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ALSO SEE: LENS ABERRATIONS, LONGITUDINAL SECONDARY SPECTRUM, APOCHROMATIC

  • Meaning “without colour” – a black and white image is an achromatic image.
  • Usually used with regard to a lens that has been corrected to some degree for CHROMATIC ABERRATION.
  • Sometimes used interchangeably by manufacturers with APOCHROMATIC, which has a specific definition of its own.

An ACHROMATIC cine lens typically uses a combination of elements of different refractive index (for instance crown-glass and flint-glass) in order to cancel out the effects of CHROMATIC ABERRATION.The classic achromatic doublet uses convex and concave elements bonded together to produce a positive lens of less power than the convex element on its own. While the optical power of the convex lens is greater than that of the concave lens, accounting for the overall positive nature of the doublet, the greater refractive index of the concave element allows the CHROMATIC ABERRATION caused by the convex element to be more or less completely counteracted despite the concave element’s weaker optical power.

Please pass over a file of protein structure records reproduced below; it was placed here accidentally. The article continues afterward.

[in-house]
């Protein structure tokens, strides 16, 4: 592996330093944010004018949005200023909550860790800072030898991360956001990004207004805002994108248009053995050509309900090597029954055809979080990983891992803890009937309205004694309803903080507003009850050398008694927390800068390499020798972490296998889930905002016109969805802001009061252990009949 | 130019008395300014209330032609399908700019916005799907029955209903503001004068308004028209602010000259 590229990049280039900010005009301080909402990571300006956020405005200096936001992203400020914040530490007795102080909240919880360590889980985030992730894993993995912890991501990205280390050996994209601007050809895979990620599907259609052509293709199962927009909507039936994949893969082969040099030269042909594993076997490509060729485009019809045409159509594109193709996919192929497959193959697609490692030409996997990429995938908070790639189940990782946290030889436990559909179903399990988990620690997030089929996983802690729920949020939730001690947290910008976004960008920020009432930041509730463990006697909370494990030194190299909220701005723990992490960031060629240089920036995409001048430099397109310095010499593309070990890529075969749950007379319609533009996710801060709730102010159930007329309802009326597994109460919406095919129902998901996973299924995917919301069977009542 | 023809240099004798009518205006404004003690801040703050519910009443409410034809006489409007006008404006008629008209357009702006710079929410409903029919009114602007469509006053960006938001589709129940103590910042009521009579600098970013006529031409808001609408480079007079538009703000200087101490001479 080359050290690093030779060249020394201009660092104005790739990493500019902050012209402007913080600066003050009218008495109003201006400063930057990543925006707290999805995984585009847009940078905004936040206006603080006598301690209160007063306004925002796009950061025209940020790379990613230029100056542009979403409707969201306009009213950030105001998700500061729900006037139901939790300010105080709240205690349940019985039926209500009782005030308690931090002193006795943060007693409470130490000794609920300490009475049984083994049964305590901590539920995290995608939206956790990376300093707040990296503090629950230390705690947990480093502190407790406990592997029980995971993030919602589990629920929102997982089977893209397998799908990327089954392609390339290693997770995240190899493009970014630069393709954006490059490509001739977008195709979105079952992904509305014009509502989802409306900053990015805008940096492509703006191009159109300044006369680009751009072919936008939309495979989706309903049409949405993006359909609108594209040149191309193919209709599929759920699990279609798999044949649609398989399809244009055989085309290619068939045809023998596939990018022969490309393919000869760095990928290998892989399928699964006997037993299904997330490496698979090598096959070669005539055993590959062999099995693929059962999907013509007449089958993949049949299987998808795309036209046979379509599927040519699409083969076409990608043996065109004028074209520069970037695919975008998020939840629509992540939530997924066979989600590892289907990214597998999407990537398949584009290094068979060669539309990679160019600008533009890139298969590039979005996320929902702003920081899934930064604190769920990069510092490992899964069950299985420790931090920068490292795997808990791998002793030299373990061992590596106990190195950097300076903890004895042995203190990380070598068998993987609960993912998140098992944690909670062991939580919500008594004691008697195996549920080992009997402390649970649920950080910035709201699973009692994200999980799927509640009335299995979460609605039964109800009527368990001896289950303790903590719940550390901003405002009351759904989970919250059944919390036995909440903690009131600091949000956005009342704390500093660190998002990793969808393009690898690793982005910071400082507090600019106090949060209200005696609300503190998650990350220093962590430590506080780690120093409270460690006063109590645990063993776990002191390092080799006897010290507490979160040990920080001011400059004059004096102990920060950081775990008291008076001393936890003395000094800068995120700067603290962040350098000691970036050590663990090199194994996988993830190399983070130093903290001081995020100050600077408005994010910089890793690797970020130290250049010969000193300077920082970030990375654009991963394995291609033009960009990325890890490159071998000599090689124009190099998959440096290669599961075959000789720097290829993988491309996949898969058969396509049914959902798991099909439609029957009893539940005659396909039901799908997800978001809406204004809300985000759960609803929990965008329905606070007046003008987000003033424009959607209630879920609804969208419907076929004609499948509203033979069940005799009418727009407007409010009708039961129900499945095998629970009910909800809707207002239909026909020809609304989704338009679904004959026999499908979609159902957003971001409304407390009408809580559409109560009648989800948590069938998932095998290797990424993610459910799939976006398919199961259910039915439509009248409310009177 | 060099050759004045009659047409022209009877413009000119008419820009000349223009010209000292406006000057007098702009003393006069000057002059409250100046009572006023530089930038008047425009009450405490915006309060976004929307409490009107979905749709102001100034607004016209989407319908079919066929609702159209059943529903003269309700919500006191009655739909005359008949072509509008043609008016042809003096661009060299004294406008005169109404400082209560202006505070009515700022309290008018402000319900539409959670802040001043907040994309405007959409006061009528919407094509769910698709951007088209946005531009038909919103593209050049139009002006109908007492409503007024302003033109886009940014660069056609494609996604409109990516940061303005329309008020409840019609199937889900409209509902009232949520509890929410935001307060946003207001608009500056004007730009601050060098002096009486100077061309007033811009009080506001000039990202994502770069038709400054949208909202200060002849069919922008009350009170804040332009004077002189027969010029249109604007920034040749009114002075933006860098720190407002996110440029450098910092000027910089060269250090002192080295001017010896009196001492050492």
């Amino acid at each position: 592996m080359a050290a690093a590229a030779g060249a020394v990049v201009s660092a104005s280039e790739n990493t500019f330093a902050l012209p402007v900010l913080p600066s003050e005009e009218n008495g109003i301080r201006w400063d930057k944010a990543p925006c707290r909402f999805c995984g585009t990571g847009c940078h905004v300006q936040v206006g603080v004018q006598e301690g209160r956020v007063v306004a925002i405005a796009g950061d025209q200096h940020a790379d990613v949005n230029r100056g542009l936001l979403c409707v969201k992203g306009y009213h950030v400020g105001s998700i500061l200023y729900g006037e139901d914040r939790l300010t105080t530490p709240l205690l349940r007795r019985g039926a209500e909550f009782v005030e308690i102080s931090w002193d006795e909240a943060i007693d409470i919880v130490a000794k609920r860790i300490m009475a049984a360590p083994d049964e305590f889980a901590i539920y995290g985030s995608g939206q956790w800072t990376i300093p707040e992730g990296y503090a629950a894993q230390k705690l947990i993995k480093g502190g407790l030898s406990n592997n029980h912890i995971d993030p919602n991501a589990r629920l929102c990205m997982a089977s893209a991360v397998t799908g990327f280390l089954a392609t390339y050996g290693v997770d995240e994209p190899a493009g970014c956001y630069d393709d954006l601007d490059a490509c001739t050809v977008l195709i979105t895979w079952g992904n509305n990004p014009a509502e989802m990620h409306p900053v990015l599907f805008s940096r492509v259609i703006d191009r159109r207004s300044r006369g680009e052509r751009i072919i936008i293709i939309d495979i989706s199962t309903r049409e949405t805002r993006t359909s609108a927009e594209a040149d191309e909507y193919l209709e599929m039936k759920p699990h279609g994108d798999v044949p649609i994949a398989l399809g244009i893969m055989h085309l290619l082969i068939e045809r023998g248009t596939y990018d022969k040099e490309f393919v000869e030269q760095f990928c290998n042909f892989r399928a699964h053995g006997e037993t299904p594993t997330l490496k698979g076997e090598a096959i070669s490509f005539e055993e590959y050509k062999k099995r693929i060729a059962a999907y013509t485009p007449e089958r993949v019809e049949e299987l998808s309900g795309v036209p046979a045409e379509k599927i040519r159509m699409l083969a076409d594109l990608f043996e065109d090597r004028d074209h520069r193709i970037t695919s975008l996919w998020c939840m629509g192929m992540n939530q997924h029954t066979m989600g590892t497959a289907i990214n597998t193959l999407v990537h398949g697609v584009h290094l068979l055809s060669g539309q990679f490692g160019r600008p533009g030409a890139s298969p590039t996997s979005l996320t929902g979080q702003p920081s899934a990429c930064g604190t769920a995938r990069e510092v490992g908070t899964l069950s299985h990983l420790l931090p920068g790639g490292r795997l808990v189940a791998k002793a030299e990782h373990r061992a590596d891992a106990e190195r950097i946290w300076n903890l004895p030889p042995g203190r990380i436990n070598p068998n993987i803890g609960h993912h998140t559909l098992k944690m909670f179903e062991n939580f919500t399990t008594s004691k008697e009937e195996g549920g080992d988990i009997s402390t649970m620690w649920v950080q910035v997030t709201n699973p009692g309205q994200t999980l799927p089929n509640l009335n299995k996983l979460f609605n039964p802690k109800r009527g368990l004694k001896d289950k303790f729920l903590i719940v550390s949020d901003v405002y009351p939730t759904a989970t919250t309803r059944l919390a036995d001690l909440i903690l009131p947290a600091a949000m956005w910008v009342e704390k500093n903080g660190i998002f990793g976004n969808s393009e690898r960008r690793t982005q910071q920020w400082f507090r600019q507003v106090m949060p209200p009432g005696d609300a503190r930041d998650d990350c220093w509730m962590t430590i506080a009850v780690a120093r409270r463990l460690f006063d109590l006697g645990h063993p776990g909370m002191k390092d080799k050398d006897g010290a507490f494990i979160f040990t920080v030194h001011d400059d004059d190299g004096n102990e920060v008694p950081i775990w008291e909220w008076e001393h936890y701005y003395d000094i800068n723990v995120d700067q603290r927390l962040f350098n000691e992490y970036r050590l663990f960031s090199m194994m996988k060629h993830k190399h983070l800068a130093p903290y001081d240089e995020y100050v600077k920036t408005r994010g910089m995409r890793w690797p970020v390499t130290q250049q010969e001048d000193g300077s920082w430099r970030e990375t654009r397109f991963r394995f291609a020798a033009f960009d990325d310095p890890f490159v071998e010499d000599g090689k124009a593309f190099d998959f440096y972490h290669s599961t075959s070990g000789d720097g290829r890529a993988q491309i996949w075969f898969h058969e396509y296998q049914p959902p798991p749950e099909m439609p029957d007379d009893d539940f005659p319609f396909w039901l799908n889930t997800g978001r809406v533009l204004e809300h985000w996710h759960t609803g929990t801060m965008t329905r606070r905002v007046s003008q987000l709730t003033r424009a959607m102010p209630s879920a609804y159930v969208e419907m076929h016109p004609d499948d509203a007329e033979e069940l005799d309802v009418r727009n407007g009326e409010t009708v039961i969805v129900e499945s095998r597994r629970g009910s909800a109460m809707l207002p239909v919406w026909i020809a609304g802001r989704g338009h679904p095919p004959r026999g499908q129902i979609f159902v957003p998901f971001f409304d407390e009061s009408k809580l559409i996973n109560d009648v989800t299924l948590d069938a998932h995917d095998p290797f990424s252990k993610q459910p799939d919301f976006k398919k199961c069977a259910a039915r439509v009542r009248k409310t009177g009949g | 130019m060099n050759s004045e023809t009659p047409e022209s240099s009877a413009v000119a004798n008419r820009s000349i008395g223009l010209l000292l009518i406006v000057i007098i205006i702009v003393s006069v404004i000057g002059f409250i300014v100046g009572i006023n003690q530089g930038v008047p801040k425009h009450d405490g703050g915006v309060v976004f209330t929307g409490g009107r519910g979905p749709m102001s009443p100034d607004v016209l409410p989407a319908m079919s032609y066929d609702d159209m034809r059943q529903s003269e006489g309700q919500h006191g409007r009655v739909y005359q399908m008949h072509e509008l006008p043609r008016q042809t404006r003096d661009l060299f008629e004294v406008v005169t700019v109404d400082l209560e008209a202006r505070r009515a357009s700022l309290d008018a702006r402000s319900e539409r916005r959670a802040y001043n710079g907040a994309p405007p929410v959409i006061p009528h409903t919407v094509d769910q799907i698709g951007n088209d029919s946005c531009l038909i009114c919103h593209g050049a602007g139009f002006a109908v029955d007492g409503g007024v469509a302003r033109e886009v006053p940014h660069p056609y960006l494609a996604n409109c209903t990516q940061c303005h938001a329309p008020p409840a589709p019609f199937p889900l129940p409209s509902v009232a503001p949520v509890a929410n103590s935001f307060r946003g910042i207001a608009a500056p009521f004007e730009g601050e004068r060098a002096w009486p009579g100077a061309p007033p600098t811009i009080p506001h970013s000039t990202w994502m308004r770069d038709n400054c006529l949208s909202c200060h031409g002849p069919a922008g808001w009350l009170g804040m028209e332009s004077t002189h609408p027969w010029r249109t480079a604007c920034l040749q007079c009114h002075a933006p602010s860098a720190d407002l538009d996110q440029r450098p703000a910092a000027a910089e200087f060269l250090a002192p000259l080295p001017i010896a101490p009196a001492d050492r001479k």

chromatic_aberrationachromatic_doublet

While the effect of ACHROMATIC lens construction is to greatly reduce CHROMATIC ABERRATION, there is usually a residual effect which cannot be completely overcome in practical designs whereby the green light component focusses at a different distance to the red and blue components, which focus together. This is the LONGITUDINAL SECONDARY SPECTRUM and is critical to lens performance.

ALSO SEE: LENS ABERRATIONS, LONGITUDINAL SECONDARY SPECTRUM, APOCHROMATIC

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